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Working a Season: The Post EU Realities and Opportunities

Updated: May 3

Working a ski season has been a rite of passage for young people stretching back generations. The opportunity to live in the mountains, often without adult supervision, is alluring to people of all ages, and the experience learned sets you up for life.

 

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Since Britain left the European Union (I refused to use the word "B*****", I've always considered it ugly in a way), it has become undoubtedly more difficult for young people to experience the same opportunities. It must be said that not all of this is as a result of new limitations on the freedom of movement, the remarkable coincidence of the COVID-19 pandemic ushering in a complete step change in the way the industry does business.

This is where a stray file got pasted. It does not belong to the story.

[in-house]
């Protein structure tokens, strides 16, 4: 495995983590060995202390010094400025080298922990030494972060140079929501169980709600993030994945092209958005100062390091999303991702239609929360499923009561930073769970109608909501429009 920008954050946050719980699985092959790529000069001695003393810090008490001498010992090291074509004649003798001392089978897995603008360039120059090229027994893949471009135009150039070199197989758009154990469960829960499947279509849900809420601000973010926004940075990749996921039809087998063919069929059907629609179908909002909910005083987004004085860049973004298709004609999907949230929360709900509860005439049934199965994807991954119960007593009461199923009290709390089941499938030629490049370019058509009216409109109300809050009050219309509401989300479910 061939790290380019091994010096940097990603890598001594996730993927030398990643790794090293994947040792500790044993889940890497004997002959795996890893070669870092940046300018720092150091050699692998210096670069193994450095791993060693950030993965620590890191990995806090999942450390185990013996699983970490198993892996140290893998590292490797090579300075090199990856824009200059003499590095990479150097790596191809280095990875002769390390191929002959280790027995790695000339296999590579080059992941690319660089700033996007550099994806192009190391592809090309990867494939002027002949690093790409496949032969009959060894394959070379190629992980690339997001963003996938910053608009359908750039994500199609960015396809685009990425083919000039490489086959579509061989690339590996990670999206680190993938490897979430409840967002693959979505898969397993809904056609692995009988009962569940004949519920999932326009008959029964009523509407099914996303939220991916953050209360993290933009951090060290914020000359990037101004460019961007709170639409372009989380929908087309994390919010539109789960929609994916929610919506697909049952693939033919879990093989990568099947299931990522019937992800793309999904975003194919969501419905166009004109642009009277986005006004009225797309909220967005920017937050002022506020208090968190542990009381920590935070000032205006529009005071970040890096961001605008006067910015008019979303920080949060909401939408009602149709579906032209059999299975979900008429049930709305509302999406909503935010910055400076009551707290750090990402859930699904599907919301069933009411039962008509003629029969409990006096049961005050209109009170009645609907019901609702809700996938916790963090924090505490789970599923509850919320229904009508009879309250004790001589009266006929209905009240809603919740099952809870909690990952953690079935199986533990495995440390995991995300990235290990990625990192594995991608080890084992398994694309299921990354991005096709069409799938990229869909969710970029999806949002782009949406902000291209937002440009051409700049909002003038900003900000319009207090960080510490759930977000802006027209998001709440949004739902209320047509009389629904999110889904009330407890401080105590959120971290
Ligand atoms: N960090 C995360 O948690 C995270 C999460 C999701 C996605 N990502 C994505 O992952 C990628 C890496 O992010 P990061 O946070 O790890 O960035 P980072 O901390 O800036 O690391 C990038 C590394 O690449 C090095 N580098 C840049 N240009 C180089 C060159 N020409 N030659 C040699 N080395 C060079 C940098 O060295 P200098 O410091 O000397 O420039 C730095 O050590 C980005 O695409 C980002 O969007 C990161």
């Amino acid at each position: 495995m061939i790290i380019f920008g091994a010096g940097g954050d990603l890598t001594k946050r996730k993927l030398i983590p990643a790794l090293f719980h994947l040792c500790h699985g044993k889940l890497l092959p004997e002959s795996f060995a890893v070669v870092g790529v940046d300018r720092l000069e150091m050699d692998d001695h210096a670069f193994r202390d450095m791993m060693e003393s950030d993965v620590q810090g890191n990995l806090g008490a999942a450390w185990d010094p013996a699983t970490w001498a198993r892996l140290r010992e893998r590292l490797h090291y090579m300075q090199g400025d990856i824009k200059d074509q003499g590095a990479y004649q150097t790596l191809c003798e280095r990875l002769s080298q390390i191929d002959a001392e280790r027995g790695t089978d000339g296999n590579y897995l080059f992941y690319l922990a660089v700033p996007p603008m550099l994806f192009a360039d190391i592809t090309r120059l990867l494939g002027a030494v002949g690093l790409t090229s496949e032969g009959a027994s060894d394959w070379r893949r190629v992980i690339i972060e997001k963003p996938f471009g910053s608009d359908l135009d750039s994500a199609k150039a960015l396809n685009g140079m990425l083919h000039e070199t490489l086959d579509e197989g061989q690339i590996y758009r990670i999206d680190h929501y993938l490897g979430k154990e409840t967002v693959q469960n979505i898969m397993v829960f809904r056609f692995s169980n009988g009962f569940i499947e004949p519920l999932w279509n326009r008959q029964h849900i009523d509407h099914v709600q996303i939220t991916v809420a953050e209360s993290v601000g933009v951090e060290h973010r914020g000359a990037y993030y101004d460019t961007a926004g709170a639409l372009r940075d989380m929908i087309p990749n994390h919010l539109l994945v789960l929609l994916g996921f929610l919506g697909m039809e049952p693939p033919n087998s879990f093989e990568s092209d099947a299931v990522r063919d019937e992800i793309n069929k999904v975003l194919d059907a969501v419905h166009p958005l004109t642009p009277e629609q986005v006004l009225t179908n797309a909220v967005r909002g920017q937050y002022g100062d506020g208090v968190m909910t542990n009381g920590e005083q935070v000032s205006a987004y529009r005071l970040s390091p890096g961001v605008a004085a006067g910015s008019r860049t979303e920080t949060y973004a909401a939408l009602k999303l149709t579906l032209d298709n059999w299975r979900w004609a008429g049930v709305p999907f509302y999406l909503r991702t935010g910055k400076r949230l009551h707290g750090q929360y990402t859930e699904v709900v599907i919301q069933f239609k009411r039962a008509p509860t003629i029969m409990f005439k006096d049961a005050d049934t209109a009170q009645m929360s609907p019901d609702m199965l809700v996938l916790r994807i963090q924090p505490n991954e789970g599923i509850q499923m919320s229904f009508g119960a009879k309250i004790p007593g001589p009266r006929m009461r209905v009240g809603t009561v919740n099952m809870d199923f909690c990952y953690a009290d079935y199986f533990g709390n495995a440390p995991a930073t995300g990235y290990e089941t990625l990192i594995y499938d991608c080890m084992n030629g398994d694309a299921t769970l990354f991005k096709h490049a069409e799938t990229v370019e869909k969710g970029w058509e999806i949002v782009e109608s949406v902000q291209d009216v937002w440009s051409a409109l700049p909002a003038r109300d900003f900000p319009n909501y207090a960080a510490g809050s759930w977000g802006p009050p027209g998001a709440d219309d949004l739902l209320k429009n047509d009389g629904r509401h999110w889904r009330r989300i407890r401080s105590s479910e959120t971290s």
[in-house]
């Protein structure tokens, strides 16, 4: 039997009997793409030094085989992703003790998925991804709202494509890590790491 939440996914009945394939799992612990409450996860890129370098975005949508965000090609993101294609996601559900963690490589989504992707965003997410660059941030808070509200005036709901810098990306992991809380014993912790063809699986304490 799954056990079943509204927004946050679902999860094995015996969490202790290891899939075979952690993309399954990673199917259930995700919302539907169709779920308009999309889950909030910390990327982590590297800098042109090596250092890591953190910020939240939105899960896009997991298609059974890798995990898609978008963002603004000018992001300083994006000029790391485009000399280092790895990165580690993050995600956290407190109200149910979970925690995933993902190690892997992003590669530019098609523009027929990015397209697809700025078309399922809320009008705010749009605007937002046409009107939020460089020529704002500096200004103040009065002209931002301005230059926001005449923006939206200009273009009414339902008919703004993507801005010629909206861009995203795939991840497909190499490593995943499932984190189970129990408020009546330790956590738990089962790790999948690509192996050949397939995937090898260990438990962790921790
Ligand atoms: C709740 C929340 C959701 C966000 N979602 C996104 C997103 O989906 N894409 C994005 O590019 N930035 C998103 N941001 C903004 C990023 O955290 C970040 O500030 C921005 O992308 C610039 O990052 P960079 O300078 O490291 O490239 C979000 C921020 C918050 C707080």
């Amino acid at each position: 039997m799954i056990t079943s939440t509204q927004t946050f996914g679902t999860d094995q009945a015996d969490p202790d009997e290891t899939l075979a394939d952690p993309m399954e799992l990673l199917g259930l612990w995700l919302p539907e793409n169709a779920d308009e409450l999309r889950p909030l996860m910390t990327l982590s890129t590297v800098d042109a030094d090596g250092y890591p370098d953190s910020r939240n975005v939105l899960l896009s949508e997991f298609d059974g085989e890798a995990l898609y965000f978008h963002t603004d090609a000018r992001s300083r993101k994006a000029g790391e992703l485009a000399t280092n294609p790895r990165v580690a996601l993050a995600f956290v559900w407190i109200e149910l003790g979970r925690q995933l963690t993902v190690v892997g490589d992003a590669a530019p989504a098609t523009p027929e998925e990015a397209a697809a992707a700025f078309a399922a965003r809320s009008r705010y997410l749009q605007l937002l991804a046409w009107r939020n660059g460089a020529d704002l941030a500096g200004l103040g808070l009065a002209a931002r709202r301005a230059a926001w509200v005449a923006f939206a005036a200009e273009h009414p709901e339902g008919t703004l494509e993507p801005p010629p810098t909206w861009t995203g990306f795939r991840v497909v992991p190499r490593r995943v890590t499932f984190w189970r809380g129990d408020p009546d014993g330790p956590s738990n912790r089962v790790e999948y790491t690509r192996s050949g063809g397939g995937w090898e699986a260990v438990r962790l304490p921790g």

There remain opportunities a-plenty for young people to work in the EU in a post-EU world, as well as for those looking to buy property and move out to the EU. The focus of this piece will be on France, as this is where a vast majority of UK skiers go - over 55% according to the most recent data available from the Ski Club of Great Britain. This is also the country that has the most restrictive employment laws and the most hoops that have to be jumped through.


With the season coming to an end, it might seem like an inopportune moment to discuss preparing for the next one. But with the job hunting process becoming longer it pays to be prepared well in advance.